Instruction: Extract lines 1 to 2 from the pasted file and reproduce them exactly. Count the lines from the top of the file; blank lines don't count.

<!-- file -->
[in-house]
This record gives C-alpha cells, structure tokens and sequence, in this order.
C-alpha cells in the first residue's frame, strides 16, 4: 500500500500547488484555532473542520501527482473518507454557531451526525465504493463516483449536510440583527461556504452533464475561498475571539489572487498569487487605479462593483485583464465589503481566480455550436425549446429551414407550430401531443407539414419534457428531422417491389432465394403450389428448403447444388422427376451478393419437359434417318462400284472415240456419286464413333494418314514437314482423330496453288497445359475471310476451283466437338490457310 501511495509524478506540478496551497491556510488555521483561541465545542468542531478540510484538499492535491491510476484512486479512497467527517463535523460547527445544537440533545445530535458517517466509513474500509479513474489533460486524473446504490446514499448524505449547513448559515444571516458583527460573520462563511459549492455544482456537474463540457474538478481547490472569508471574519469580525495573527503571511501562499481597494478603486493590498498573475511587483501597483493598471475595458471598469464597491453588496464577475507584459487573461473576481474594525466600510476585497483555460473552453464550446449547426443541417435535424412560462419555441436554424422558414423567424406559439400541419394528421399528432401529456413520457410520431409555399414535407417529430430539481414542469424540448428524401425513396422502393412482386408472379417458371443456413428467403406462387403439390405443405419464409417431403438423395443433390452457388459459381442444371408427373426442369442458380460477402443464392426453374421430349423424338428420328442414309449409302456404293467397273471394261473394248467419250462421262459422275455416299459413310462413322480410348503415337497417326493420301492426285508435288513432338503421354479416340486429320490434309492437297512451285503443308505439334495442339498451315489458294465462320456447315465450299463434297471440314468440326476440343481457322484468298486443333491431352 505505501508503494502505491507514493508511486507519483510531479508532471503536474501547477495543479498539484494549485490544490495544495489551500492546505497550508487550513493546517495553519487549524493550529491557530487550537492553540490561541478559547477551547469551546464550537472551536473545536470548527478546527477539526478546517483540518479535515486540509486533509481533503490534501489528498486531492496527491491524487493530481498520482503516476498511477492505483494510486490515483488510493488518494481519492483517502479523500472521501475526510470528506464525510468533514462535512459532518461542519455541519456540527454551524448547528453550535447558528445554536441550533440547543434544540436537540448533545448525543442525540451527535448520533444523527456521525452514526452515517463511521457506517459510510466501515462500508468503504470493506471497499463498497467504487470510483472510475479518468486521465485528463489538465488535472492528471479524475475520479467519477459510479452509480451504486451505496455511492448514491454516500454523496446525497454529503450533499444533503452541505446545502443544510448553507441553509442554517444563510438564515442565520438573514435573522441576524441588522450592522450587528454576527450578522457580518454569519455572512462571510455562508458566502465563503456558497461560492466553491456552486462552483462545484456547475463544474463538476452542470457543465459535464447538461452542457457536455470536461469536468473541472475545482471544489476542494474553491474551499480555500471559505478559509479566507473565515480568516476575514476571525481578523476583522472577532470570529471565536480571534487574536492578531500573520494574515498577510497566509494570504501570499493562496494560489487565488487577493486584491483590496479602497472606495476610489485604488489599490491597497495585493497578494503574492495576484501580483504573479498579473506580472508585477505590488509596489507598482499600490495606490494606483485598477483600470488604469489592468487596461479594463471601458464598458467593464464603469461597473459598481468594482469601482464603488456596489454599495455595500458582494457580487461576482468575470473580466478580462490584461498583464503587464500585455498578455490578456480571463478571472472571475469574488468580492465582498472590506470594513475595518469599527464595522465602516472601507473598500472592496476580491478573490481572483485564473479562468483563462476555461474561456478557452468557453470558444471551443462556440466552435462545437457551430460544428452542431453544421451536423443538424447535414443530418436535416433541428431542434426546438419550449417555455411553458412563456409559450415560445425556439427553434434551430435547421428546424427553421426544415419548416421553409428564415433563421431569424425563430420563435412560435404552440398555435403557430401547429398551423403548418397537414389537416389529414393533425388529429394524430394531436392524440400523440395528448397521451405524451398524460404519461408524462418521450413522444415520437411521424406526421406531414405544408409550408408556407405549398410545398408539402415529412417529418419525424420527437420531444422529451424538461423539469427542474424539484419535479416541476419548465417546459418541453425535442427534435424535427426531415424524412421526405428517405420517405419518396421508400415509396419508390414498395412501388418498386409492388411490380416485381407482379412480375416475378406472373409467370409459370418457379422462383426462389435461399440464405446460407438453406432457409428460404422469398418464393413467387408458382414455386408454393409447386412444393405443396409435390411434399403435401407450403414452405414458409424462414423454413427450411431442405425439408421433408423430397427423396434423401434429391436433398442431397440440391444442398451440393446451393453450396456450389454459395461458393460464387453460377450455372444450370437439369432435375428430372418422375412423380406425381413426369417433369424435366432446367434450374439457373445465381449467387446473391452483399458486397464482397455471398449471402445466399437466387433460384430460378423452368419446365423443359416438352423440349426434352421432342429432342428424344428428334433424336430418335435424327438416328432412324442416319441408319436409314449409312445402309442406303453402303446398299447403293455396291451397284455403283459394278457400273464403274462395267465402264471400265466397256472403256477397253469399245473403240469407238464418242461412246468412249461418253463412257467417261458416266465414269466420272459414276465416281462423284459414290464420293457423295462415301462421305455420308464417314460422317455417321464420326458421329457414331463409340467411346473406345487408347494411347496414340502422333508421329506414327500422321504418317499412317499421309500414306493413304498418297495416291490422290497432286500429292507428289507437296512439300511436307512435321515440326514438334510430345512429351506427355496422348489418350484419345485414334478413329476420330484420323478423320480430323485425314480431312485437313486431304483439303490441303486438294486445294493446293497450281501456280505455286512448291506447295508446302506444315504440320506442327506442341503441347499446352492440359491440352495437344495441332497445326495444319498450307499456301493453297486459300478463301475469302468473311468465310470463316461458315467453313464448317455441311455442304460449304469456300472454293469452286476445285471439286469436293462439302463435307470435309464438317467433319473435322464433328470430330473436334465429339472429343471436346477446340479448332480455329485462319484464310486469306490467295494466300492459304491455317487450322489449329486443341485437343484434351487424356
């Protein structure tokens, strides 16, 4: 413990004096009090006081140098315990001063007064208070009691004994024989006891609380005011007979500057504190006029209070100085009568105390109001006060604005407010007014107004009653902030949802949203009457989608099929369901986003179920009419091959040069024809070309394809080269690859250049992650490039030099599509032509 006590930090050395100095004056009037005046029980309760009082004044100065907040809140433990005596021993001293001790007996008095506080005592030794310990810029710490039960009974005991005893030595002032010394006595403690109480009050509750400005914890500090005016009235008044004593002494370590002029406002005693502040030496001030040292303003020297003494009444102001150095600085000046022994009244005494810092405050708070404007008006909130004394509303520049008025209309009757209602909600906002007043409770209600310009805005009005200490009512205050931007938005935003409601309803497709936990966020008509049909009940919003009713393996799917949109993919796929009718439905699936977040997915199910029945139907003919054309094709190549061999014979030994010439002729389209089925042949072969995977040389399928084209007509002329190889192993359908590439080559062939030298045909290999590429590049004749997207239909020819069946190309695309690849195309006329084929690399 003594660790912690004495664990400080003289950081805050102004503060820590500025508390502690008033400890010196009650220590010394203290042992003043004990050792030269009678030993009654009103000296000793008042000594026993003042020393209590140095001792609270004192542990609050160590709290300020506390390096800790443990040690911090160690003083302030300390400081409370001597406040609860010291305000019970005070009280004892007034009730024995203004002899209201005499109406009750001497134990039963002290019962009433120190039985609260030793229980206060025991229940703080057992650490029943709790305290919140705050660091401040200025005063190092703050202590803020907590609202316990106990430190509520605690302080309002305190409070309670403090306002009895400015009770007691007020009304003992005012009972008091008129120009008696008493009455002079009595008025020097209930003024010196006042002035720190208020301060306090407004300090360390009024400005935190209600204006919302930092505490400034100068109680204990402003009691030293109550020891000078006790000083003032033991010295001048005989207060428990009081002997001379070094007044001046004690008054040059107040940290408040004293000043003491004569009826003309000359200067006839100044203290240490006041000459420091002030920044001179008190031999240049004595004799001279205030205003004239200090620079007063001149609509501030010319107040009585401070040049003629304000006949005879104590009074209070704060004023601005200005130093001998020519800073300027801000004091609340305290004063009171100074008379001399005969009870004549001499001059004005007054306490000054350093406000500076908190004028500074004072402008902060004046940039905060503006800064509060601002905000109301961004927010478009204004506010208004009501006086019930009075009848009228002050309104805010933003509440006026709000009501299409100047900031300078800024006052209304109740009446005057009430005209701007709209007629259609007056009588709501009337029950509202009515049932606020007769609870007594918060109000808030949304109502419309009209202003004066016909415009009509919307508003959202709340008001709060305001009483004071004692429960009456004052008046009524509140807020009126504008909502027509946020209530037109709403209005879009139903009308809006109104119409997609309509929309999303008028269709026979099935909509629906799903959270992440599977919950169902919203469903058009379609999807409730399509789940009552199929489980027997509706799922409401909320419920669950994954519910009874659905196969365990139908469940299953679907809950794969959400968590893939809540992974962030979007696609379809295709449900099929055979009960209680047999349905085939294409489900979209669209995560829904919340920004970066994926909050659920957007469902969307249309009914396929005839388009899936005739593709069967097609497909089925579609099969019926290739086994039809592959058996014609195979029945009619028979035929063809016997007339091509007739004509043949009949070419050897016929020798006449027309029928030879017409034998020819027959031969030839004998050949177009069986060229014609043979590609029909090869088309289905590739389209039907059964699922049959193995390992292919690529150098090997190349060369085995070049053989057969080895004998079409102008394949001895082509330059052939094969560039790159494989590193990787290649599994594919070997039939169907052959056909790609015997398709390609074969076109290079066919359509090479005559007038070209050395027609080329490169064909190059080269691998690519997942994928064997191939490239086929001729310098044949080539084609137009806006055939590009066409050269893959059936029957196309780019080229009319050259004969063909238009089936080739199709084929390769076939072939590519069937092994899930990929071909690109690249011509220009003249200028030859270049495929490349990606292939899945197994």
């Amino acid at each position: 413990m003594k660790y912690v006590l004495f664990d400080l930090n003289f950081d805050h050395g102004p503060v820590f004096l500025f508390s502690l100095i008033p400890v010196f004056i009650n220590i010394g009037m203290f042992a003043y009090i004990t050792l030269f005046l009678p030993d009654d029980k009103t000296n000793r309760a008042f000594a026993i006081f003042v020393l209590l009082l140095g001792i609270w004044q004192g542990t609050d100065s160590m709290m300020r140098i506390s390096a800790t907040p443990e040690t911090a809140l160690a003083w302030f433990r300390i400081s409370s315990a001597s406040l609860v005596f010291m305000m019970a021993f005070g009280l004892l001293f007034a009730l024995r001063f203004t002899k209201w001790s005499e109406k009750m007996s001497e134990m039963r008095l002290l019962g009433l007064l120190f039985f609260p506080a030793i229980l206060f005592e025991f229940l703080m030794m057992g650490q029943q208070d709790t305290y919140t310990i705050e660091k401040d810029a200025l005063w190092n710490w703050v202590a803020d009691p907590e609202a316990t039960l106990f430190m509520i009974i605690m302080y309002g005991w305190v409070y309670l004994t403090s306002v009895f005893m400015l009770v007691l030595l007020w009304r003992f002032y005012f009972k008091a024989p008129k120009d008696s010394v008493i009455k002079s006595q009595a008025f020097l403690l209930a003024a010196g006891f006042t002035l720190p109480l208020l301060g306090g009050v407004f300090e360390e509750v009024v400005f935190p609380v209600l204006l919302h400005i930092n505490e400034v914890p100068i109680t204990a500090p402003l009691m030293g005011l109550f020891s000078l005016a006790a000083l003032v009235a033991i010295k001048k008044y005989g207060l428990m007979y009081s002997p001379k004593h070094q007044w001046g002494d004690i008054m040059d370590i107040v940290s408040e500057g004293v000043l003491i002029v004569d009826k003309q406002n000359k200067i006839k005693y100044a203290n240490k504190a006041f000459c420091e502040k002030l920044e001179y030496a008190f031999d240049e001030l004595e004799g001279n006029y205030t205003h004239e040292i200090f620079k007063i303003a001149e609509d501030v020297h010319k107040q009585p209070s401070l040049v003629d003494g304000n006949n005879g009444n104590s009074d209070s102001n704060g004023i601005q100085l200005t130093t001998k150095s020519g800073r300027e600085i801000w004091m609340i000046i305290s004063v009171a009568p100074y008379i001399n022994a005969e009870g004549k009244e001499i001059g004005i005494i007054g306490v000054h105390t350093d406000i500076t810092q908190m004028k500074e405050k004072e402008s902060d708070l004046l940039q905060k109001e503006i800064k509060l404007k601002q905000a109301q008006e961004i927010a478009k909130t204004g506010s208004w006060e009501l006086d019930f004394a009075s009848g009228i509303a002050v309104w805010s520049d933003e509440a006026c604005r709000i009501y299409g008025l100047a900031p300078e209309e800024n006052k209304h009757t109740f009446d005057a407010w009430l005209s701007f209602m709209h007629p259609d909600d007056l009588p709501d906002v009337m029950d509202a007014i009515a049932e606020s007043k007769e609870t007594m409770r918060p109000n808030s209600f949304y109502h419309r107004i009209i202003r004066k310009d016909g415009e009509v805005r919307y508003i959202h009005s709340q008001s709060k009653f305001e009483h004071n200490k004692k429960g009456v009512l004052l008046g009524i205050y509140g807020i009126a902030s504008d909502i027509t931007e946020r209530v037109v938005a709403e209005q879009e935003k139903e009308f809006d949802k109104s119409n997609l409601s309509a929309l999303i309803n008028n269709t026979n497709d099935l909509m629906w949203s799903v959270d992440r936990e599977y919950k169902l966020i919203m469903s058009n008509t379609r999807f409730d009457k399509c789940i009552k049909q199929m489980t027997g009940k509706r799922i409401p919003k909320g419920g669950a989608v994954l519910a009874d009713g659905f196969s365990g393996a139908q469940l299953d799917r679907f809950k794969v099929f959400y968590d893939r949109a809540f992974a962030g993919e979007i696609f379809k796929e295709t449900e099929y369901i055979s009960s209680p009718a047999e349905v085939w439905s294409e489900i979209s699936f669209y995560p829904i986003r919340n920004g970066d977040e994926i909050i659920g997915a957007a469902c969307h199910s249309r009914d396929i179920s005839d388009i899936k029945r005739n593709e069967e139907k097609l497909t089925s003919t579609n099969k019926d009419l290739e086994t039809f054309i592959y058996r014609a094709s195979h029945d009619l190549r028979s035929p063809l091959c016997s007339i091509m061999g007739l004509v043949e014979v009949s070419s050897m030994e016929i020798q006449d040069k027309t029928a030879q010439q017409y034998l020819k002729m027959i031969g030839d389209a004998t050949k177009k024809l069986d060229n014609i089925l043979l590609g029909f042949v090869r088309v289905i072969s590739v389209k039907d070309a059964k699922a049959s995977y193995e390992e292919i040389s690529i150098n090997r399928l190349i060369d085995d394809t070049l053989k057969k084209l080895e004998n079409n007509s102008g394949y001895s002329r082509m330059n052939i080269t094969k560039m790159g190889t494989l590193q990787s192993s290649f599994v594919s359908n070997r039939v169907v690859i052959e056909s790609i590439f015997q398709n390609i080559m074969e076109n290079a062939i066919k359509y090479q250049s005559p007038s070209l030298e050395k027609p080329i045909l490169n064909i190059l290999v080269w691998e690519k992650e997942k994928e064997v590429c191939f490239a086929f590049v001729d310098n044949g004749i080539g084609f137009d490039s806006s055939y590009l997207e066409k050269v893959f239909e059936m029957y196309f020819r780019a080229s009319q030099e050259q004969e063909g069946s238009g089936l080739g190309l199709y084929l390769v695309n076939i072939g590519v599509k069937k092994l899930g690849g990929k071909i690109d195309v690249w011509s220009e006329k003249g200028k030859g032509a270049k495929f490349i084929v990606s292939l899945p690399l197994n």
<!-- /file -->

[in-house]
This record gives C-alpha cells, structure tokens and sequence, in this order.